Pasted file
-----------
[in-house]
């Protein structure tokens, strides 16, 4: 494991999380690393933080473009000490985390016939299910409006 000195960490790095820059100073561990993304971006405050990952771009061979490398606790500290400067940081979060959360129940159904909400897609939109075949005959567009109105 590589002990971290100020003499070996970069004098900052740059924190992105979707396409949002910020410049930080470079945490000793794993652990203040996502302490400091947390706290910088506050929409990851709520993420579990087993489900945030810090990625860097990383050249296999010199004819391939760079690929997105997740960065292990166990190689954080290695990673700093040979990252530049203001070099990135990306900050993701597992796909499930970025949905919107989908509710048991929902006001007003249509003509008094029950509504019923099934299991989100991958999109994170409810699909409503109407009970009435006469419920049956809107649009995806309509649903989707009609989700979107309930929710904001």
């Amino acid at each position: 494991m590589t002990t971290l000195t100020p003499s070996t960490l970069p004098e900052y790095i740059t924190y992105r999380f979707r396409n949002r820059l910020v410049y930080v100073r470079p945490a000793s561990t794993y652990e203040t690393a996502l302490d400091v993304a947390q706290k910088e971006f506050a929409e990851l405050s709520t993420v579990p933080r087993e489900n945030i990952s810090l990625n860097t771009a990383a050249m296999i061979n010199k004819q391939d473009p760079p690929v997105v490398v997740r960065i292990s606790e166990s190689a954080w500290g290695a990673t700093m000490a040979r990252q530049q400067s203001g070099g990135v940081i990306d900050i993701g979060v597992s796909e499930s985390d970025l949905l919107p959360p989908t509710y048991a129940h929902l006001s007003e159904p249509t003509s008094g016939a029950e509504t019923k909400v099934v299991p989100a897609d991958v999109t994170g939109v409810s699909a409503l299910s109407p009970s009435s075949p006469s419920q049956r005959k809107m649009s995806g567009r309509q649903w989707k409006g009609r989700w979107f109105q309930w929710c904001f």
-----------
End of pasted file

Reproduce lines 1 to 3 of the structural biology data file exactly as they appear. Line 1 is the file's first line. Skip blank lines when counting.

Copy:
[in-house]
């Protein structure tokens, strides 16, 4: 494991999380690393933080473009000490985390016939299910409006 000195960490790095820059100073561990993304971006405050990952771009061979490398606790500290400067940081979060959360129940159904909400897609939109075949005959567009109105 590589002990971290100020003499070996970069004098900052740059924190992105979707396409949002910020410049930080470079945490000793794993652990203040996502302490400091947390706290910088506050929409990851709520993420579990087993489900945030810090990625860097990383050249296999010199004819391939760079690929997105997740960065292990166990190689954080290695990673700093040979990252530049203001070099990135990306900050993701597992796909499930970025949905919107989908509710048991929902006001007003249509003509008094029950509504019923099934299991989100991958999109994170409810699909409503109407009970009435006469419920049956809107649009995806309509649903989707009609989700979107309930929710904001």
């Amino acid at each position: 494991m590589t002990t971290l000195t100020p003499s070996t960490l970069p004098e900052y790095i740059t924190y992105r999380f979707r396409n949002r820059l910020v410049y930080v100073r470079p945490a000793s561990t794993y652990e203040t690393a996502l302490d400091v993304a947390q706290k910088e971006f506050a929409e990851l405050s709520t993420v579990p933080r087993e489900n945030i990952s810090l990625n860097t771009a990383a050249m296999i061979n010199k004819q391939d473009p760079p690929v997105v490398v997740r960065i292990s606790e166990s190689a954080w500290g290695a990673t700093m000490a040979r990252q530049q400067s203001g070099g990135v940081i990306d900050i993701g979060v597992s796909e499930s985390d970025l949905l919107p959360p989908t509710y048991a129940h929902l006001s007003e159904p249509t003509s008094g016939a029950e509504t019923k909400v099934v299991p989100a897609d991958v999109t994170g939109v409810s699909a409503l299910s109407p009970s009435s075949p006469s419920q049956r005959k809107m649009s995806g567009r309509q649903w989707k409006g009609r989700w979107f109105q309930w929710c904001f």